Exploring the Prolation Canon

There is an interesting passage about four and a half minutes into the first movement of Shostakovich’s Symphony No. 15 which may have caught your ear if you dropped by for Wednesday’s post: Did you hear that wandering, chromatic line which begins in the violins? Two additional lower string voices enter in succession with the same line at consecutively slower rates of speed. For a moment, before the episode is cut off by the …

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New Release: Byrd Motets, Stephen Cleobury and the Choir of King’s College, Cambridge

English Renaissance composer William Byrd (1540-1623) lived amid the Catholic-Protestant religious turmoil which spanned the reigns of monarchs Elizabeth I and James I. Byrd wrote music for Anglican church  services, yet for most of his life he remained a dissident Catholic. As organist and master of the choristers at Lincoln Cathedral, his salary was suspended, perhaps because the Puritans found his organ and choral music to be too elaborately polyphonic. His over 110 Motets, published in …

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A Brief Musical Tour of Catalonia

Catalonia was thrust into the headlines last week amid a tumultuous attempted referendum regarding independence from Spain. For centuries, the sliver of land on the Mediterranean, once under Moorish control and now home to 7.5 million people, has alternated between independent republic, French protectorate, and Spanish region. Anchored by its capital, Barcelona, Catalonia has developed its own distinct language and culture. All of this got me thinking about the music of Catalonia …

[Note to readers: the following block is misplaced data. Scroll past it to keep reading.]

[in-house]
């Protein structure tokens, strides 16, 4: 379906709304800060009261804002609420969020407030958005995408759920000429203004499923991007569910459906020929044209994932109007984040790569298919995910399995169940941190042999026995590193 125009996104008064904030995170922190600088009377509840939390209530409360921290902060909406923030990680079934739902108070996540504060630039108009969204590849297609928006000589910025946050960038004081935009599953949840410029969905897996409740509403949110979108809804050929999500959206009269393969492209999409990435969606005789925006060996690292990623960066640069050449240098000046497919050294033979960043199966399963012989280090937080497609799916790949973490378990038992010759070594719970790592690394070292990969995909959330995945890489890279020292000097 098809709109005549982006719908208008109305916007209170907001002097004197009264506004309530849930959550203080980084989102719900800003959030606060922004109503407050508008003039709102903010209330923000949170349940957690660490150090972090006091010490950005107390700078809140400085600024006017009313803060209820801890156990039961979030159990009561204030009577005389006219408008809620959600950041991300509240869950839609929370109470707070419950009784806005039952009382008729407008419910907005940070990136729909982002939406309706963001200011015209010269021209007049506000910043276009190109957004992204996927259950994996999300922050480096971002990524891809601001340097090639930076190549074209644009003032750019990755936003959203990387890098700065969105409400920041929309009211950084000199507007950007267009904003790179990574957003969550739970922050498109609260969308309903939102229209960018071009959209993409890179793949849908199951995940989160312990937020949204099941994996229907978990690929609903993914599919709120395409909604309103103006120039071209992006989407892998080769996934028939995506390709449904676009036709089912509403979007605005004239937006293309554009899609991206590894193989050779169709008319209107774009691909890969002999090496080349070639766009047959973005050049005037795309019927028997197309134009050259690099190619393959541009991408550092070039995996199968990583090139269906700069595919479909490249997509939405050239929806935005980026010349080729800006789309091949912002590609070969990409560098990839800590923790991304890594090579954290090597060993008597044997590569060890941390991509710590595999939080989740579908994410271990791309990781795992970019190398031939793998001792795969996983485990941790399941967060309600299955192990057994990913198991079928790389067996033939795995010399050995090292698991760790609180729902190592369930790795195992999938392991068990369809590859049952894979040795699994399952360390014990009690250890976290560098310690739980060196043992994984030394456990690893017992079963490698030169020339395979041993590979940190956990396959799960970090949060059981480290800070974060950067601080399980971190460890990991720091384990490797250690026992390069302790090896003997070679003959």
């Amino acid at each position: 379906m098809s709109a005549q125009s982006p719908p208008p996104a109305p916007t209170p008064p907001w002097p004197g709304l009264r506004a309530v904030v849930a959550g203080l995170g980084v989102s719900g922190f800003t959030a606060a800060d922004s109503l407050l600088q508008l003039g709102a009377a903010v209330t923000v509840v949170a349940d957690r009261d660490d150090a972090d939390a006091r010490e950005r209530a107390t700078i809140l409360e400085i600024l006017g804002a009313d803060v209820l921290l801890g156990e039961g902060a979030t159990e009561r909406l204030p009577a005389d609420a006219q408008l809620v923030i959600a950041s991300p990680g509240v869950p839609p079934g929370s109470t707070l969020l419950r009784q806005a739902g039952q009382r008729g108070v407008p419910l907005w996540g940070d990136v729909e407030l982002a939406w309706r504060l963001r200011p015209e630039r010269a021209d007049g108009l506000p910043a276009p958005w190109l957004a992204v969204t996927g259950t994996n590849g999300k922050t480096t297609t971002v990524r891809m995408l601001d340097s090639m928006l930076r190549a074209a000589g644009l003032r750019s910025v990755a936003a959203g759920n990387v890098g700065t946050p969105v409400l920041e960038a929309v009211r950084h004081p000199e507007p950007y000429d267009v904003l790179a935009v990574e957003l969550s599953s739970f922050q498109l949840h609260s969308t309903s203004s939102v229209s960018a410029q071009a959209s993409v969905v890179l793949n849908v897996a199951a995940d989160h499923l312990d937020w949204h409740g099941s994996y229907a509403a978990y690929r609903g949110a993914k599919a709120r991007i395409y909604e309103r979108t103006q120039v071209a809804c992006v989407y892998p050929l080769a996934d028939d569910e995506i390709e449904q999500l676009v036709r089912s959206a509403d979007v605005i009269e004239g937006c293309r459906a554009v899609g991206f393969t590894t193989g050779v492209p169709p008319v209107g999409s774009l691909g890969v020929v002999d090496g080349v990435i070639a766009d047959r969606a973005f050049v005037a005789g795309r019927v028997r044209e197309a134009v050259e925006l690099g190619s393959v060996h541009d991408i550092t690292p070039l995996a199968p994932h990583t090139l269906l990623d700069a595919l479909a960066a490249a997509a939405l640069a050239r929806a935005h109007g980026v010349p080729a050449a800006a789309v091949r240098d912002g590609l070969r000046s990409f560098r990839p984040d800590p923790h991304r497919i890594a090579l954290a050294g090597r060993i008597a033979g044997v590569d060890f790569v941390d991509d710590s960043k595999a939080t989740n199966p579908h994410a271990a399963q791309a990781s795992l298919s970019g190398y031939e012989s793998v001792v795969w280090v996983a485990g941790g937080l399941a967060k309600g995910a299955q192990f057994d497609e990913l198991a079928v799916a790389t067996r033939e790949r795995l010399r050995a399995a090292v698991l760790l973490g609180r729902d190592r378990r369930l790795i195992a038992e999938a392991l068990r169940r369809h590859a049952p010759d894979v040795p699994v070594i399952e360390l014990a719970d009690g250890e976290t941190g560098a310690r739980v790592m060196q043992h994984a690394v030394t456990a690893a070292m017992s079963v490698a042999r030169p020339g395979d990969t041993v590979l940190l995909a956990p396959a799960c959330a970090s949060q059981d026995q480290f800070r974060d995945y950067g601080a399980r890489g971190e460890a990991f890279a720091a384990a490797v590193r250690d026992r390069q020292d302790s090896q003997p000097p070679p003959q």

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Exploring the Sarabande Over 400 Years

No one seems to be sure, exactly, about the roots of the sarabande as a dance form. It may have originated in Mexico or some other part of Latin America. It was popular in the Spanish colonies during the sixteenth and seventeenth centuries. The zarabanda was first mentioned in a 1593 poem, Vida y tiempo de Maricastaña, written in Panama by Fernando de Guzmán Mejía. As a dance, it was so spicy that it was considered …

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New Release: The Emerson’s “Chaconnes and Fantasias: Music of Britten and Purcell”

The Emerson String Quartet’s newest album spans three hundred years of English music. Chaconnes and Fantasias: Music of Britten and Purcell balances twentieth century composer Benjamin Britten’s Second and Third String Quartets with Chaconnes and Fantasias by baroque composer Henry Purcell (1659-1695). This year marks the Emerson Quartet’s 40th anniversary. This latest recording is the first to included British cellist Paul Watkins, who joined the group in 2013. The Emerson Quartet approaches Purcell’s Fantasias (probably all …

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Shakespeare Turns 453

Sunday marks the 453rd anniversary of William Shakespeare’s birth. In a previous post, we listened to a small sampling of the many pieces inspired by Shakespeare’s works. This year, let’s hear two excerpts from English tenor Ian Bostridge’s 2016 album, Shakespeare Songs. The recording won a Grammy this year in the category, “Best Solo Vocal Album.” Here is English Renaissance composer Thomas Morley’s setting of It Was a Lover and His Lass from Shakespeare’s As You Like It. Morley (1557-1602) …

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William Byrd: O Magnum Mysterium

On Monday we listened to Italian baroque composer Arcangelo Corelli’s “Christmas Concerto,” a piece probably performed on Christmas Eve, 1690. Now, let’s go back even earlier to the English Renaissance music of William Byrd (1543-1623). Byrd’s motet O Magnum Mysterium, written in 1607, evokes the mystery and wonderment of the nativity story. It’s music which seems poised somewhere between terror and exultation. Listen to the way the voices imitate one another, gradually unfolding in soaring …

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